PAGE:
The Rogue-like genre has hotly become one of the most popular genres of any. Games like Hades and Spelunky have taken the industry by storm, and the recent boom in high-quality indie development of the last decade has produced a ton of incredible titles beyond the big names.
From the aesthetically basic yet surprisingly deep ASCII titles of the 90s to modern smash hits like Rouge Legacy, I’ve played my fair share of Rouge-likes. Over the years, I’ve developed a sound intuition for what makes the genre tick, and so in this article, I’ve compiled a list of 10 of what I believe to be the best indie Roguelikes. Whether you’re new to the genre or are familiar with the classics, I’m sure to have something new for you to try in this rundown!
Bottom Line Up Front
With the Rouge-like genre being one of the most varied video game styles around, I’ve written the following list of ten to include as varied a selection of interpretations as possible. As such, playing all ten — or at least most of them — will give you a taste for the genre enough to form your own likes and dislikes.
You’ll also find my personal top three at the bottom of the article, as well as a handy Frequently Asked Questions section. Before we begin, let’s try to define the Rouge-like genre.
What Is a Rouge-Like, Anyway?
If you’re vaguely familiar with the genre, you’ve likely heard the term Rouge-like but don’t know what it means.
We’ll start off with a definition. Put simply, Rouge-likes are games like Rouge: a classic RPG title dating way back to 1980. The game popularised turn-based, procedurally generated dungeon crawling, as well as the concept of multiple play-throughs or runs.
In the 40 years since Rouge, there have been dozens of titles that built upon that foundation, and what a Rouge-like is defined as in 2022 could be many different things.
In 2008, a group of indie developers came together at the International Rouge-like Development Conference in Berlin to create a standardized definition. They came up with the Berlin Interpretation: eight must-have elements that a game in this genre should adhere to. You can read in more detail about those elements here, although, for many, including myself, these requirements are too restrictive to represent what a modern Rouge-like is today.
Some consider games that deviate from the Berlin Interpretation should be classified as Rouge-lites. This term is used to describe games that take elements from Rouge, but deviate substantially enough for them to be considered their own thing.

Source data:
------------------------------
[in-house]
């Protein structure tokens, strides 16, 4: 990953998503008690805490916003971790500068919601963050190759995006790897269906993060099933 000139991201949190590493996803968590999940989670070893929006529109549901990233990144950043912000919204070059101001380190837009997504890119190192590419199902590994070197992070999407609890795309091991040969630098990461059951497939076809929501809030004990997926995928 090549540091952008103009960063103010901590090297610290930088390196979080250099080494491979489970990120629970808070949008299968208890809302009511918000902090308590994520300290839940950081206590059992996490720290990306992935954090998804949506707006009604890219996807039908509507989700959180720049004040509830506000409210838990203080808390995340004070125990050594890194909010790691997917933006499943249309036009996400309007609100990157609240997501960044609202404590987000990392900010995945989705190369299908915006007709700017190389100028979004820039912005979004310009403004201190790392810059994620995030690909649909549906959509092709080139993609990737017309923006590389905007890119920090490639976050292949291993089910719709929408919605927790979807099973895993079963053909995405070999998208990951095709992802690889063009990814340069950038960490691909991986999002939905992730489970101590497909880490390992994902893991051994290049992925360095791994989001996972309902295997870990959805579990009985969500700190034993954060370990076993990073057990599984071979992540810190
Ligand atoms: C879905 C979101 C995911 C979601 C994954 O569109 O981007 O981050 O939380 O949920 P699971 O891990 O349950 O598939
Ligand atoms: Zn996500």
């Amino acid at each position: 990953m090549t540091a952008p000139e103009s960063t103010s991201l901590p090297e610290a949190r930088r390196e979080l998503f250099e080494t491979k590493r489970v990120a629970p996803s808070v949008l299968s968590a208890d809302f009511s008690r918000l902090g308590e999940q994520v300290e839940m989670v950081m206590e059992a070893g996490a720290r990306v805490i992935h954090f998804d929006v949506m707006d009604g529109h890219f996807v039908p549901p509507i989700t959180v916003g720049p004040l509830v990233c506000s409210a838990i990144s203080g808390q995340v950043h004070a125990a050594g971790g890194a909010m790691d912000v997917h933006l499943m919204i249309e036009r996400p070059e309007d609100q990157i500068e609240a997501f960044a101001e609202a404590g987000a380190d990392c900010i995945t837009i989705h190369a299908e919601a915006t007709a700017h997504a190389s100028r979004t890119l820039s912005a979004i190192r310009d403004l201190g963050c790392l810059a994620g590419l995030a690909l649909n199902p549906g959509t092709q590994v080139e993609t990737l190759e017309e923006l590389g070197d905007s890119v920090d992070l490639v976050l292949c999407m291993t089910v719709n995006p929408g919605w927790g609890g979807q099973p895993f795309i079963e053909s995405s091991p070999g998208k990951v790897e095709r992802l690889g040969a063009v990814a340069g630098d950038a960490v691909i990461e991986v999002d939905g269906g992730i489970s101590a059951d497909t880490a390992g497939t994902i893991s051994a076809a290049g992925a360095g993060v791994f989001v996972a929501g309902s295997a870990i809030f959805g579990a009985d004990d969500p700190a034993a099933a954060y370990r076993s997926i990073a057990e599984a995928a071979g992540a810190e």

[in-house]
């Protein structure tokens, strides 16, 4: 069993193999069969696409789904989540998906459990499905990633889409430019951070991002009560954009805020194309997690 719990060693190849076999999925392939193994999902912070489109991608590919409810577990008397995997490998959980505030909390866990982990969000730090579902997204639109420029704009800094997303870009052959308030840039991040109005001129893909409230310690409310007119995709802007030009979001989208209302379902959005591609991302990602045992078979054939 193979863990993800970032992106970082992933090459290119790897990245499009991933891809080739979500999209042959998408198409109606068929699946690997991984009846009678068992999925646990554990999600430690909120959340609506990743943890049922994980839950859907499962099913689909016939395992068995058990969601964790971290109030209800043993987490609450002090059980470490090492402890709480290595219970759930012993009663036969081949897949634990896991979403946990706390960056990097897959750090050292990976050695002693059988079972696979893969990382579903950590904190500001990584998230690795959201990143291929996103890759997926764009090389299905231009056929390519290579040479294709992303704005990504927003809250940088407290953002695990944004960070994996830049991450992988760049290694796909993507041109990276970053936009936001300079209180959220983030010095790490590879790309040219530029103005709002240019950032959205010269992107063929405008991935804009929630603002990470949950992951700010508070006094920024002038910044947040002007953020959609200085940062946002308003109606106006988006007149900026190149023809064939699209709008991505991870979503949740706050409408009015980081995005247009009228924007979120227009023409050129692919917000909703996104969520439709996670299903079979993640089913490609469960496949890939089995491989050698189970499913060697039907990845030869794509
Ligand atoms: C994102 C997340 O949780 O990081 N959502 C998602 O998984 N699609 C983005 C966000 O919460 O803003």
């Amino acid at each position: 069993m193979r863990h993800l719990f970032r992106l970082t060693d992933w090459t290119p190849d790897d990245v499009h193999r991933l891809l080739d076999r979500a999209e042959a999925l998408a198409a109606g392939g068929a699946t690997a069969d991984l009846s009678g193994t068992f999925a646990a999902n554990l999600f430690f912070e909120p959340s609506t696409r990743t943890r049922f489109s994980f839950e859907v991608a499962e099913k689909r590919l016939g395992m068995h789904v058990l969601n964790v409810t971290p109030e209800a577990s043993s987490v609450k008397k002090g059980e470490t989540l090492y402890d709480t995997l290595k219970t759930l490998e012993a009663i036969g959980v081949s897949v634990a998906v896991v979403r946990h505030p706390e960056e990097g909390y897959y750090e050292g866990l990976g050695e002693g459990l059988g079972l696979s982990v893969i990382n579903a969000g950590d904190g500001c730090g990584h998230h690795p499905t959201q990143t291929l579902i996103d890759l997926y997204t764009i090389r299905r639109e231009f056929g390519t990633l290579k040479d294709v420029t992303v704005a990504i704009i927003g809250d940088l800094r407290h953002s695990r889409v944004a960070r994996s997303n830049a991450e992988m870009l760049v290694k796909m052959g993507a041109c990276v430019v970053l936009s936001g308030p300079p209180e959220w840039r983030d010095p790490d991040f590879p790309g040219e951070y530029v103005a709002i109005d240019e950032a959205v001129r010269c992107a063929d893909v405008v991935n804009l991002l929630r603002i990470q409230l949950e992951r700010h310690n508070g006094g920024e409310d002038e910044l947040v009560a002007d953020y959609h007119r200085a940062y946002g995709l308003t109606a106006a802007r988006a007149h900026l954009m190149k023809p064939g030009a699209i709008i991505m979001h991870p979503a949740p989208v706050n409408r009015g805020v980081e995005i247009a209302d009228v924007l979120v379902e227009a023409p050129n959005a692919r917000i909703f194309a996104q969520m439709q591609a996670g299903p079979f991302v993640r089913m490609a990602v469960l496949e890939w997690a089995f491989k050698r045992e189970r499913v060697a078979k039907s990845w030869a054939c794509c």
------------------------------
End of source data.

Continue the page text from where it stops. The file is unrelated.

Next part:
The idea of Rouge-lites has been somewhat of a contentious issue, as some people draw the distinction while others do not. I tend to fall into the latter camp.
Video game genres are evolving all the time, and while games classed as Rouge-likes may play quite differently from Rouge-lites, many don’t consider that fact to warrant a new classification. Super Mario World on the SNES differs drastically from Crash Bandicoot on the original PlayStation, but both are platformers. The original DOOM is a totally different animal from DOOM: Eternal, but anyone would consider both to be FPS titles.
In the same vein, I don’t see much value in splitting hairs between Rouge-likes and Rouge-lites. Despite their differences, they’re two of the same in my mind. While the Rouge-likes on this list share the similarities of procedural generation and perma-death, some are platformers, some are space simulators, and some are rhythm games. If all Rouge-likes adhered strictly to the Berlin interpretation, I think we’d have a lot of reskins of what is essentially the same game.
Of course, that’s just my opinion: play the games on this list and see if you have a different one!
Here are the criteria that I used to determine which games made the cut.
- No particular order: As we’ve established, the Rouge-like genre is a varied style of many different flavors. As such, I thought it was best to present the entries collectively rather than present a definitive best title.
- Retro-style titles included: With the genre going back forty years, there have been as many great Rouge-likes that play like the original Rouge as there have those that look like Dead Cells or Hades. As such, this list will cover a large spectrum of titles from retro-style classics to the latest releases.
- Must be easily accessible: Although I’ll be including retro titles in this list, they must be accessible for the modern audience. Unless you can download and play the game easily on a modern system, I won’t be including it. That means no emulation-dependent titles.
- No AAA Rouge-likes: While Returnal made waves for its inventive setting and intriguing story, this is Indie Game Culture: I’ll be focusing on the best and brightest examples of independently developed Rouge-likes.
With that cleared up, let’s get onto the games!
Spelunky 2 | Mossmouth and BlitWorks | 2020
Platforms: PC, Xbox One, Xbox Series X/S, PS4, PS5, Nintendo Switch
If I had to pick one series that did the most for the recent popularity of rouge-likes, it’d be Spelunky. Mixing tight, addictive platforming with classic Rouge-like elements, the game was highly instrumental in the transferring of Rouge-like principles to the console setting.
Naturally, Spelunky 2 was another smash hit. It hunkers down on the key elements that made the original so special, while also being packed with fun, innovative, surprising new elements. For me, no other Rouge-like quite fosters the same degree of excitement I feel as I crawl deeper and deeper into Spelunky’s beautiful yet deadly dungeons. The game embodies the inherent thrill of exploration.